Robert Wiles was medically retired in April 2016. He felt he lost his identity as well as his career. Prior to separating, he was enrolled in the Wounded Warrior program. Although he regrets not finishing his military career, becoming a Warrior has changed his mind and his outlook.
Wiles, who lives in Chillicothe, Ohio, followed his family into service when he enlisted in the Air Force in 2013 out of high school. He was determined to make it a career.“I wanted to be out in the fight, serving my country,” he said.
Wiles reported to the 96th Medical Operations Squadron in November 2013 and enjoyed his profession.
“I am a people person,” said the red-head who seems to greet everyone with a smile through a scruffy beard. “I loved patients and I loved my job.”
His life took a downward turn when personal issues he struggled with led to anxiety and depression.
“I had a lot going on in my life throughout my time in the Air Force,” said Wiles, 23. “Soon, I couldn’t pay attention or do my job right.”
He was too ashamed to ask his squadron for help. He turned to alcohol. Over time, he developed an anxiety disorder and had suicidal thoughts. A friend talked him into seeking help.
Wiles sought treatment for suicide and spent a few days in a local inpatient unit.
When he returned to the 96th MDOS, it was determined he could no longer interact with patients. He struggled to make any progress in his recovery to stay in the Air Force.
“I was taking two steps forward and five steps back,” he said. “In the recovery process, that’s the worst thing that can happen.”
Wiles was medically retired in April 2016. He felt he lost his identity as well as his career. Prior to separating, he was enrolled in the Wounded Warrior program.
“My care manager encouraged me to check out last year’s Warrior CARE events and team training here,” said Wiles, currently a maintenance supervisor for a retail chain.
Wiles attended part of the first day’s adaptive sports events, but because he was stationed here he feared he might be recognized. He said he was too embarrassed to tell people he was a Warrior, not a volunteer.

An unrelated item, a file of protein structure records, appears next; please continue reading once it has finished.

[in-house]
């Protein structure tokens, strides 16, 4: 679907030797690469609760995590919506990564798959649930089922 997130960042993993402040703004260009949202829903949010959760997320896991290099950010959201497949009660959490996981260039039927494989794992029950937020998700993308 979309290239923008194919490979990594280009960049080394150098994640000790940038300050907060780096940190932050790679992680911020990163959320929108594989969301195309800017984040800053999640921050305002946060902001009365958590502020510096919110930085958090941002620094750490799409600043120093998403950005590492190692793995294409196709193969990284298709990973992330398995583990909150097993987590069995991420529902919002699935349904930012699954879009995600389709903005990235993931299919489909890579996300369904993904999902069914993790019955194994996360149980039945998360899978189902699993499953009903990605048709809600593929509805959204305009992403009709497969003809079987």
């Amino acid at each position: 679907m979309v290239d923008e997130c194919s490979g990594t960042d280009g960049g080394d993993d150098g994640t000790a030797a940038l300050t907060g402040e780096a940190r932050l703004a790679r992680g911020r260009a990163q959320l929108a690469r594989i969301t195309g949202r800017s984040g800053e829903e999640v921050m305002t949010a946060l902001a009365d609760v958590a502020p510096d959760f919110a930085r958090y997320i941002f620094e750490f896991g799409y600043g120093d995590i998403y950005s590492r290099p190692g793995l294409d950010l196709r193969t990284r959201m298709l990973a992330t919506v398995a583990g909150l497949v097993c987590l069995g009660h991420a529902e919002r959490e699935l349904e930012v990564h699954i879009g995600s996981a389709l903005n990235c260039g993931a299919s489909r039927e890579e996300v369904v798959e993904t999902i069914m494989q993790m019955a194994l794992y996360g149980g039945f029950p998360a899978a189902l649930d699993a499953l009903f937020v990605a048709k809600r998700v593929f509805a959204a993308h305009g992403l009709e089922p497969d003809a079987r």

He overcame the embarrassment and told other Warriors his story. They welcomed him with open arms.
“I found a lot of support at the camp,” he said. “I went from being in a corner by myself, to a big circle that keeps expanding.”
Wiles said he found a stronger connection to his fellow Warriors’ world than he had while on active duty. Bonding with his fellow Warriors helped him improve.
“Being around people, who are willing to open up about their story, has helped me open up about mine,” he said.
The former senior airman said the leadership skills, training, knowledge, and experience he acquired at his military job, helps him mentor new Warriors.
Although he regrets not finishing his military career, becoming a Warrior has changed his mind and his outlook.
“I raised my hand and served my country,” he said. “I got to do and see things a lot of people didn’t. I’ve overcome some of the regrets I had before. My family is proud I’m now making a name for myself as a civilian.”
Wiles praised his fellow Warriors for helping him find a new purpose and renewed spirit. He’s trying his hand at all the adaptive sports programs.
Though he’s still working with anxiety, he’s optimistic about his future.
“Through the Wounded Warrior program and the events here, I hope to find coping mechanisms that are enjoyable and will help me get better,” he said.
Article by Kevin Gaddie, Team Eglin Public Affairs
PHOTO (Top): Robert Wiles, a Warrior CARE athlete, aims for a bullseye during an archery session at the adaptive sports camp at Eglin Air Force Base, Fla., April 24. The base hosts the week-long Wound Warrior CARE event that helps recovering wounded, ill and injured military members through specific hand-on rehabilitative training. (U.S. Air Force photo/Samuel King Jr.)